Last year, I had the first case of someone saying anything to me about it. It was the HOA president. We struck up a conversation and talked about the types of fish and the health of the pond etc. He was pretty knowledgeable despite not being a fisherman himself. His house backed up to the pond and he had seen me before. He asked if I lived there, I said no, but a friend of mine had said I could fish it anytime I wanted. He said while the rules don't allow a resident to make that kind of permission, he had seen me pick up trash before and even scold some kids who were tearing up the landscaping so he said as long as I kept it discreet and came alone he didn't have a problem with it.

 

Doing your part to clean the place up and be polite and considerate to residents can go a long way. Most of the time a quiet and discreet fisherman isn't causing headaches so residents aren't as apt to report anything.

 

Super nice guy, I even sent him a Christmas card this year. :)

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Probably the best way of turning off residents to your presence is by carrying a five gallon bucket with you.  Some folks don't care one way or the other however others (myself included) interpret the bucket as a good way to empty out a lake in a hurry.

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Carry a small plastic trash bag with you. If you see any trash pick it up. People will notice you in a good way.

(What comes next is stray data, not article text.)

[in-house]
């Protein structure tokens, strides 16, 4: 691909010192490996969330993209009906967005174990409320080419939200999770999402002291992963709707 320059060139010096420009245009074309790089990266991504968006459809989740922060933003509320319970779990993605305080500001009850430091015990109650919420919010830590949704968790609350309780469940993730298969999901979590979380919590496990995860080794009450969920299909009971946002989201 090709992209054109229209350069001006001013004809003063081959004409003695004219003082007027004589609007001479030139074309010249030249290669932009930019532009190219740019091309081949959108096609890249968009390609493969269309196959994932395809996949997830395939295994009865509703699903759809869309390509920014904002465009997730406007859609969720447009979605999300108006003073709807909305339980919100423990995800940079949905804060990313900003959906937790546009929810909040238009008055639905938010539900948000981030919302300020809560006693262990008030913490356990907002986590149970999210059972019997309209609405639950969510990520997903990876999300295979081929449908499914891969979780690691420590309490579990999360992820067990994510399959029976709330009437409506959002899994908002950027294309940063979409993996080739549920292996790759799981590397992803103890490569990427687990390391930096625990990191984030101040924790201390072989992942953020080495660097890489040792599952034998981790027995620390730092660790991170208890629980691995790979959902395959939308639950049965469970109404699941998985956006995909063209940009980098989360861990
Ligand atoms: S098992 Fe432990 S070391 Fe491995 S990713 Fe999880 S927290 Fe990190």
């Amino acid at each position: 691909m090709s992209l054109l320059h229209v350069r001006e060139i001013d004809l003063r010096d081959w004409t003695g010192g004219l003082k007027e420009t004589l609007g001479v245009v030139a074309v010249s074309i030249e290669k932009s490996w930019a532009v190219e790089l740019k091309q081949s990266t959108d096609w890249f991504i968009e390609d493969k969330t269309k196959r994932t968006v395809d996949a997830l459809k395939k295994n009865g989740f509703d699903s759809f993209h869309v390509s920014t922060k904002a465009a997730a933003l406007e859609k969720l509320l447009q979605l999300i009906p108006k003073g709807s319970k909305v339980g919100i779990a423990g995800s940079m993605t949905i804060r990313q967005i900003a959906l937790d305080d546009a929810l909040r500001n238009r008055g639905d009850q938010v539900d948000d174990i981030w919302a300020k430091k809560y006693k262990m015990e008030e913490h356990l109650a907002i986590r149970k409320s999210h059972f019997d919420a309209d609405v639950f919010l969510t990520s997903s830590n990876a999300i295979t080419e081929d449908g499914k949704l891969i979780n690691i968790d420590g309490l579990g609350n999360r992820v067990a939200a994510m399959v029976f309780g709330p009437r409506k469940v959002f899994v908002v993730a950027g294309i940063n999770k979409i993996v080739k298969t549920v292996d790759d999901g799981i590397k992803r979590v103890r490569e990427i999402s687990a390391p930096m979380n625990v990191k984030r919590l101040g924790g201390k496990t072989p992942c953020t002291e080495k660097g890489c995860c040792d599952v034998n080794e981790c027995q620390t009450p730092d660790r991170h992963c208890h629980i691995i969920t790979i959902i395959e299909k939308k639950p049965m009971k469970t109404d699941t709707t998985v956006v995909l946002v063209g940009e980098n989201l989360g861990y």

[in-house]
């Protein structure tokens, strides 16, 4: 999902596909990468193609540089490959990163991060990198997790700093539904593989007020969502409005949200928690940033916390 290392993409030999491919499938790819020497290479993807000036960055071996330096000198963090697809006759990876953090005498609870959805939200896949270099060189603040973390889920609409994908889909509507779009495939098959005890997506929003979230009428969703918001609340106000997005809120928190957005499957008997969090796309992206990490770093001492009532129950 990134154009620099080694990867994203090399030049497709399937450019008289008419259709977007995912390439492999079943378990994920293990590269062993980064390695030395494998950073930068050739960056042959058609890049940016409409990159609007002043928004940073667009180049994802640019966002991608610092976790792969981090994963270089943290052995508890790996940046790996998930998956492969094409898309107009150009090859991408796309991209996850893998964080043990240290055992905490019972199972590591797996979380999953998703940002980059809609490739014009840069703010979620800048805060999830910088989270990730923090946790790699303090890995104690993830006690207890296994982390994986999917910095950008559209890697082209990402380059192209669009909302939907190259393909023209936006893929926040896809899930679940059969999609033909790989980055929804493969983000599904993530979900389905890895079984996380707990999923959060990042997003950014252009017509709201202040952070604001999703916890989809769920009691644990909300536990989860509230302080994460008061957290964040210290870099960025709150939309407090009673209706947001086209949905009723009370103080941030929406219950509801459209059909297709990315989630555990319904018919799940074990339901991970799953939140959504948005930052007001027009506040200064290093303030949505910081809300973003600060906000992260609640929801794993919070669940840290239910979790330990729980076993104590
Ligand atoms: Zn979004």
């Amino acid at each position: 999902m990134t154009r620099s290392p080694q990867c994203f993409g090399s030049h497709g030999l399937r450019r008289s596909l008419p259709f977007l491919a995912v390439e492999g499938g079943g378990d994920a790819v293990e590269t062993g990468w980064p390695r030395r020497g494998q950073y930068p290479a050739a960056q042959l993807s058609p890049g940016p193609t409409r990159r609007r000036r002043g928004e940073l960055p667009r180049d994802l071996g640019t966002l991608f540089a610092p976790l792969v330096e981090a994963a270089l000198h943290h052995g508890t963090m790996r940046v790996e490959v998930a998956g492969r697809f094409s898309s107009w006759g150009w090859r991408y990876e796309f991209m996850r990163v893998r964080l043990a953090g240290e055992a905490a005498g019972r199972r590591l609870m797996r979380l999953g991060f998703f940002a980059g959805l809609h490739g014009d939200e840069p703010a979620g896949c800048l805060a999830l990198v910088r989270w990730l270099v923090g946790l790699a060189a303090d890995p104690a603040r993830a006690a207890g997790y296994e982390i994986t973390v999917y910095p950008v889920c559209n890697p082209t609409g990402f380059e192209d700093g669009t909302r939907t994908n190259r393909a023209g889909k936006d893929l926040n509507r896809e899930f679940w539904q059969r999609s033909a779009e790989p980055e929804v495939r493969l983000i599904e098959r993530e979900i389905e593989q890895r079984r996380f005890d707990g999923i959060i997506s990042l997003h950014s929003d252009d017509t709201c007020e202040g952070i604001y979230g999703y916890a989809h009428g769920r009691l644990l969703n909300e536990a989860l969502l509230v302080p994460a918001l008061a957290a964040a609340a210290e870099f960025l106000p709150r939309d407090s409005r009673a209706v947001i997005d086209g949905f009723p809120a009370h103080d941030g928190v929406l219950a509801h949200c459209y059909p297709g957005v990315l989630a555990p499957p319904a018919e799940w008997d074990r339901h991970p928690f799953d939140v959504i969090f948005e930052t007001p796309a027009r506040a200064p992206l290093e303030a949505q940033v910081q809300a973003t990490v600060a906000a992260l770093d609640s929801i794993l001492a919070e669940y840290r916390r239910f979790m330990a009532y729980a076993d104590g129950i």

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I don't fish behind peoples homes, it may be on community HOA property but I do feel it's somewhat of invasion of privacy.  At least in South Florida people don't want outsiders in their communities, I don't much care for it when they come into mine.

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To give you a straight answer to your query: "It depends."

 

It depends on:

* Is the pond surrounded by private property or are their open areas that are considered common areas and are open to all?

* If there is a "Residents Only" or "No fishing" sign posted then you will be in violation of the law.

* Both the local law enforcement and your conservation officers can give you a ticket.

* To avoid a ticket for trespassing and illegal fishing can you obtain a leer from a homeowner or the association saying it is OK for you to fish the property?

* Be sure to have  your state freshwater fishing license with you. Although the license may not be needed on private property you are trespassing and the law will want to see it.

 

In your fishing life the pond looks beautiful but in reality you could get into trouble if you get caught fishing it without permission.

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Carry a small plastic trash bag with you. If you see any trash pick it up. People will notice you in a good way.

 

Dwight's advise is spot-on, a little etiquette goes a long way.

Take nothing but pictures, leave nothing but footprints, but better yet,

leave the premises in better condition than when you arrived.